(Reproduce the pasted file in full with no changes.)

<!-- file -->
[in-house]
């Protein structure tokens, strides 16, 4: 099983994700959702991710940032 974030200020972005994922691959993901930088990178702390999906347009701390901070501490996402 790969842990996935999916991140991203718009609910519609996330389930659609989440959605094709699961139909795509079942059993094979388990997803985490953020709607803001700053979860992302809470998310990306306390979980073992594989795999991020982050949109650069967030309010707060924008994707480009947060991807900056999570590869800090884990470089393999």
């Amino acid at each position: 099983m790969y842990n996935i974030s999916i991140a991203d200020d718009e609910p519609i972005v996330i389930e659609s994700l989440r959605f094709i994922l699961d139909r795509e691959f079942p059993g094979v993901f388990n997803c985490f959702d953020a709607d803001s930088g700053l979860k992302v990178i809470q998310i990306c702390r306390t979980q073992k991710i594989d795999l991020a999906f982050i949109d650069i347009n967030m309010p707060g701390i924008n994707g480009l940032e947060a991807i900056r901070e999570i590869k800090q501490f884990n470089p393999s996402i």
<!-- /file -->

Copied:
[in-house]
């Protein structure tokens, strides 16, 4: 099983994700959702991710940032 974030200020972005994922691959993901930088990178702390999906347009701390901070501490996402 790969842990996935999916991140991203718009609910519609996330389930659609989440959605094709699961139909795509079942059993094979388990997803985490953020709607803001700053979860992302809470998310990306306390979980073992594989795999991020982050949109650069967030309010707060924008994707480009947060991807900056999570590869800090884990470089393999």
């Amino acid at each position: 099983m790969y842990n996935i974030s999916i991140a991203d200020d718009e609910p519609i972005v996330i389930e659609s994700l989440r959605f094709i994922l699961d139909r795509e691959f079942p059993g094979v993901f388990n997803c985490f959702d953020a709607d803001s930088g700053l979860k992302v990178i809470q998310i990306c702390r306390t979980q073992k991710i594989d795999l991020a999906f982050i949109d650069i347009n967030m309010p707060g701390i924008n994707g480009l940032e947060a991807i900056r901070e999570i590869k800090q501490f884990n470089p393999s996402i």